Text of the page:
Buenos Aires, Argentina
From their website:
“By the end of the 19th century, the authorities decided to provide the city with adequate port facilities. This sparked off a debate in society about two projects: one submitted by engineer Luis A. Huergo and the other, by Eduardo Madero. The latter’s proposal, which planned the location of the port in the area surrounding Plaza de Mayo, was passed by the Argentine Congress in 1882. The facilities were eventually inaugurated in 1897. Later on, at the turn of the 20th century, the red brick warehouses, which have become the landmark of this District, were built. Then, by 1916, Costanera Avenue, one of the favorite promenades of the city dwellers, was opened, together with the Municipal Riverside Resort. Owing to the deterioration of the facilities, between 1911 and 1930 Puerto Nuevo (New Port) was built to replace that designed by Madero, which was abandoned for more than five decades. In 1989 the Government decided to rescue the old port area from oblivion and integrate the city with the River. The project, led by Corporación Antiguo Puerto Madero meant the retrieval of 170 hectares for dwellings and public spaces. This District, whose streets pay homage to outstanding women in Argentine history, soon became an exclusive residential, gastronomic and business center in the city.”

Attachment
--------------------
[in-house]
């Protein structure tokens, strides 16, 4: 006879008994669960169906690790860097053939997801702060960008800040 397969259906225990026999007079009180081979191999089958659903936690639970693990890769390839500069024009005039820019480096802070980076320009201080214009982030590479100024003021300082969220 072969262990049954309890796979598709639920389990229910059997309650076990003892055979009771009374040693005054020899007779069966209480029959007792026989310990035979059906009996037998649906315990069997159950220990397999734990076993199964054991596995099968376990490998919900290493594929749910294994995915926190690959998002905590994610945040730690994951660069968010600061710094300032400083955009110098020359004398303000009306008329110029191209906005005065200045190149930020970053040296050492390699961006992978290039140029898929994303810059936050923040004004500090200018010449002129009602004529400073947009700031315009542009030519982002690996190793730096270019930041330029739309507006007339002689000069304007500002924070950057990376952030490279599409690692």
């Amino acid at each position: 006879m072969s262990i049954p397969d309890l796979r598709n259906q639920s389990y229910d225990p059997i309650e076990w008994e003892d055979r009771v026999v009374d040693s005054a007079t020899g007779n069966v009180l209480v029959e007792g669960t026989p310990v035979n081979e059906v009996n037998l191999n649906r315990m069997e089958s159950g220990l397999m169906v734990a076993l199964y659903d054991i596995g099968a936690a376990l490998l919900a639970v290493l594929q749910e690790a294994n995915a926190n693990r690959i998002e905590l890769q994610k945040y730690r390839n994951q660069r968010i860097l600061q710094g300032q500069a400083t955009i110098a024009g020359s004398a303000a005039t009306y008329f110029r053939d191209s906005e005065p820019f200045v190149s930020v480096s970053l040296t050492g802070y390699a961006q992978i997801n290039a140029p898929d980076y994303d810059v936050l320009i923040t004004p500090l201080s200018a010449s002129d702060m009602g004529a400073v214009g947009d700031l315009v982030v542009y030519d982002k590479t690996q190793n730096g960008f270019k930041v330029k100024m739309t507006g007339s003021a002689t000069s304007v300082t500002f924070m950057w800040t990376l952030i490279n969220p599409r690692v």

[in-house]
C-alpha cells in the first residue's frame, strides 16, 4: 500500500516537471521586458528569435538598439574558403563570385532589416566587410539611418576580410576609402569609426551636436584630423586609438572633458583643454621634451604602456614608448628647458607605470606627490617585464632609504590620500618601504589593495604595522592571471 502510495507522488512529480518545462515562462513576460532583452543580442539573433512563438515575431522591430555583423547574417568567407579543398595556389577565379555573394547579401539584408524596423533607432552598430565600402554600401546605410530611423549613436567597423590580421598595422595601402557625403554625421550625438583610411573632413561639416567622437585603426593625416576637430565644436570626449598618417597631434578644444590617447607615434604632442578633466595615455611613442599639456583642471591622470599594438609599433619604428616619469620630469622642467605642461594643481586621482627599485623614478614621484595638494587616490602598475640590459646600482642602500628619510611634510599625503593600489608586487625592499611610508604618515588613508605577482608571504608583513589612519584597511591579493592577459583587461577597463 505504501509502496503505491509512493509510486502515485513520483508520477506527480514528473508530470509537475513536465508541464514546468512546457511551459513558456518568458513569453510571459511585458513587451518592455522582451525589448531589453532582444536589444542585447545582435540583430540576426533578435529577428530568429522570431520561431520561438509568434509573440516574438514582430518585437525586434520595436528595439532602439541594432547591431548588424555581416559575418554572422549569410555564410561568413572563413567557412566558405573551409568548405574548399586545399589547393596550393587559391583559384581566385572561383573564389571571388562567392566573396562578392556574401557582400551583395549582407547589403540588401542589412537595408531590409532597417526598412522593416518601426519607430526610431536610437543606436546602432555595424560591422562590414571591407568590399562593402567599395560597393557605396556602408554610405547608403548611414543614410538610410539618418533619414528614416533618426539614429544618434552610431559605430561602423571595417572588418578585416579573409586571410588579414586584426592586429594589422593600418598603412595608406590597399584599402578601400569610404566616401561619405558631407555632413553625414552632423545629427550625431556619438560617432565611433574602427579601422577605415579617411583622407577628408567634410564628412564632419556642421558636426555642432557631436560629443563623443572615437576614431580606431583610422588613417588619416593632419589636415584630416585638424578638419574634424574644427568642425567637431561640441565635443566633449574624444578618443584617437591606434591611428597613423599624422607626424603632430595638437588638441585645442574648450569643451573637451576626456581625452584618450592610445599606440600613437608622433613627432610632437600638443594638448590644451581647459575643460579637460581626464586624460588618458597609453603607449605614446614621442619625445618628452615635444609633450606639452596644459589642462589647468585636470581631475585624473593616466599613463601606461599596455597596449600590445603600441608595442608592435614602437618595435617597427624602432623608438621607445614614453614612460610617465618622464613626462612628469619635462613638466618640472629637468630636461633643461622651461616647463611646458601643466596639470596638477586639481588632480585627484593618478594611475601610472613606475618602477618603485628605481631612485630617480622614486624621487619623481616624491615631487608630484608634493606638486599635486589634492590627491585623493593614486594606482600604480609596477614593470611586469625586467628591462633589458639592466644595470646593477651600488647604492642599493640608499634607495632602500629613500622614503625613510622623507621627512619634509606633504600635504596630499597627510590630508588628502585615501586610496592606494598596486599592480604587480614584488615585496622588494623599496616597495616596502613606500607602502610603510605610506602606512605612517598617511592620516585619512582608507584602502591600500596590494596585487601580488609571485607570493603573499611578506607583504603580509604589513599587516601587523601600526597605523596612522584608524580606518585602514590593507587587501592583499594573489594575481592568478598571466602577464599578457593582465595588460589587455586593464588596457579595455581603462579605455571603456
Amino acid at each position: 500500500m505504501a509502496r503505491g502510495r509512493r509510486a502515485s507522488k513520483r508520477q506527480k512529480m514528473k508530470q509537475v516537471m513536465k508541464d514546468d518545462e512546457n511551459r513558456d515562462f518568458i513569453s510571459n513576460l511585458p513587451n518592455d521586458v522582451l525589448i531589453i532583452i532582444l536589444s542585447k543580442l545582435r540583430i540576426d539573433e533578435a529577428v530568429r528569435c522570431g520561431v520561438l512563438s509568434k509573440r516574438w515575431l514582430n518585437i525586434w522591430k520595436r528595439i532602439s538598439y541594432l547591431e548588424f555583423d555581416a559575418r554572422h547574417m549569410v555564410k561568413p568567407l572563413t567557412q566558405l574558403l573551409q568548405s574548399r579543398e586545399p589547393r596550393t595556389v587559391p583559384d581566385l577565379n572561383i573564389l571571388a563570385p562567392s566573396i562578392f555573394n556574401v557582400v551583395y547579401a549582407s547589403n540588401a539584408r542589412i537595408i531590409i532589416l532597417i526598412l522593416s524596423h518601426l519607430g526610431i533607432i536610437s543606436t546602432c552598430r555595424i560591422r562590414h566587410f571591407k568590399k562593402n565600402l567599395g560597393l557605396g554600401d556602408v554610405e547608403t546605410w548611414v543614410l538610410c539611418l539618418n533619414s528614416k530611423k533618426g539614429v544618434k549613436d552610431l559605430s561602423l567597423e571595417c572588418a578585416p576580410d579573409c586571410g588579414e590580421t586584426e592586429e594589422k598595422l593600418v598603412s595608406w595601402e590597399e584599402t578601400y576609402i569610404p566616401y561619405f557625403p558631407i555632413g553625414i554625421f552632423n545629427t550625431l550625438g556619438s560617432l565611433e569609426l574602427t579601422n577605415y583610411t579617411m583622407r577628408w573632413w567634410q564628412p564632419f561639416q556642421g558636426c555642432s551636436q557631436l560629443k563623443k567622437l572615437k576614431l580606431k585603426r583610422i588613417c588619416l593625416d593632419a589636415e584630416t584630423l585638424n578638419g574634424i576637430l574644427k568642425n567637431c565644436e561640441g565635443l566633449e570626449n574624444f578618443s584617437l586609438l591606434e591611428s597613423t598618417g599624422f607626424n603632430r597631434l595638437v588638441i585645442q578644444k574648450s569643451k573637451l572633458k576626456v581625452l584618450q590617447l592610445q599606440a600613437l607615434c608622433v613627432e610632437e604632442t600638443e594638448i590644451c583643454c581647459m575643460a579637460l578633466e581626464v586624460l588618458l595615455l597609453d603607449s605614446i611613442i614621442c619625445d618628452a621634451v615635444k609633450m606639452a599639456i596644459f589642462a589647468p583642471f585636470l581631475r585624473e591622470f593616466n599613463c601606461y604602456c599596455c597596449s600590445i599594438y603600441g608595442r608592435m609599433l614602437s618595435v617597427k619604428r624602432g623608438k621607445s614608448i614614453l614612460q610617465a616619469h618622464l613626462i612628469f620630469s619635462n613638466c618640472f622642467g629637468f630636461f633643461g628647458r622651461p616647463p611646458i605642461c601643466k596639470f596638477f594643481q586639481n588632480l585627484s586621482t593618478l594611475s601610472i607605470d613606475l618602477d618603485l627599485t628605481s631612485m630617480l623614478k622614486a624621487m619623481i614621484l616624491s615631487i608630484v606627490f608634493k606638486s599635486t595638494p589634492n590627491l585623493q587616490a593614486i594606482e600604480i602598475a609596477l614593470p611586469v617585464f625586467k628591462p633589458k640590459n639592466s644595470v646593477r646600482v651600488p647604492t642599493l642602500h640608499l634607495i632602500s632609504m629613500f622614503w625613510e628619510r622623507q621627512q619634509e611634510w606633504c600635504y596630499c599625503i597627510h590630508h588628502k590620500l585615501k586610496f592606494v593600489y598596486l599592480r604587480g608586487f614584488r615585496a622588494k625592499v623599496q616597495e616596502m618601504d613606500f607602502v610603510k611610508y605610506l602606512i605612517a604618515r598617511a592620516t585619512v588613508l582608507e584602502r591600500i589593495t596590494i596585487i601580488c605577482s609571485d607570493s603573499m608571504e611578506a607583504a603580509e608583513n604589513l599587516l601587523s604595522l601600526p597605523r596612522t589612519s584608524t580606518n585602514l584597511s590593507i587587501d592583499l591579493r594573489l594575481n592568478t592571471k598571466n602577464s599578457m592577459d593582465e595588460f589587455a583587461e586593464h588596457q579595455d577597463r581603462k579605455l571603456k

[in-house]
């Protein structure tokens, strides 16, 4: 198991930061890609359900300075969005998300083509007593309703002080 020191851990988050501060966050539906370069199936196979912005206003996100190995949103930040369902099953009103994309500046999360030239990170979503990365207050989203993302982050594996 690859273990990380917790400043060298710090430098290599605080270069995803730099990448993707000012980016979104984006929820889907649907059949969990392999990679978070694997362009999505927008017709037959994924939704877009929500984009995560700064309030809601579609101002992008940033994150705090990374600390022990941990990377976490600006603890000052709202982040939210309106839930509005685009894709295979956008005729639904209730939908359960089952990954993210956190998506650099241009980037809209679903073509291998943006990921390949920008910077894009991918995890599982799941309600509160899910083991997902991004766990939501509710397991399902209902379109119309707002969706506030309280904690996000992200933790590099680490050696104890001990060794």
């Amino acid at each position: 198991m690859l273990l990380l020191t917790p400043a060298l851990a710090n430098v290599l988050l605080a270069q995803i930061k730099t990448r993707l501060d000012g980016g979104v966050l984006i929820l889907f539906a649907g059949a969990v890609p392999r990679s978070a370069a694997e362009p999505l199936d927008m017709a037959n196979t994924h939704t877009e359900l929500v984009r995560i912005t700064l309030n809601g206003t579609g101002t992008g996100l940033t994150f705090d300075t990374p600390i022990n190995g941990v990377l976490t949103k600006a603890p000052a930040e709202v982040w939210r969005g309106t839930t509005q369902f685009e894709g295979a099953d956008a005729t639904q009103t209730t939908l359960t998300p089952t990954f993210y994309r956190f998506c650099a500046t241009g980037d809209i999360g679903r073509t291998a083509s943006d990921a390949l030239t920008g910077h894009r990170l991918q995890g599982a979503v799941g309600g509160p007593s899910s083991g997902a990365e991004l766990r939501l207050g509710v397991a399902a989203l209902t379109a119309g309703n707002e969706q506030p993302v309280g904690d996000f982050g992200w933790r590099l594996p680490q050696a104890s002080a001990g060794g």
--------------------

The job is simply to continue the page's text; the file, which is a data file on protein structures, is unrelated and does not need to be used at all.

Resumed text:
The port area is sprawling, but easily navigable (they have “You are here” kiosks all over). In contrast to almost all of Buenos Aires, the streets, sidewalks and paths are smooth, wide and well lit. With the exception of the canal and the Avenue along the ecological preserve near the waterfront (the most interesting parts), all of the buildings and infrastructure are new and shiny. As you can see from the images below, a great time of day to visit this city within a city is near dusk: the lighting is beautiful and traffic is at a minimum. From what we understand, after dark, the port is bustling with people eating at expensive restaurants and cafes (they even have a TGI Fridays) and/or going to dance clubs. While we didn’t dance, Puerto Madero is a great place to take a stroll.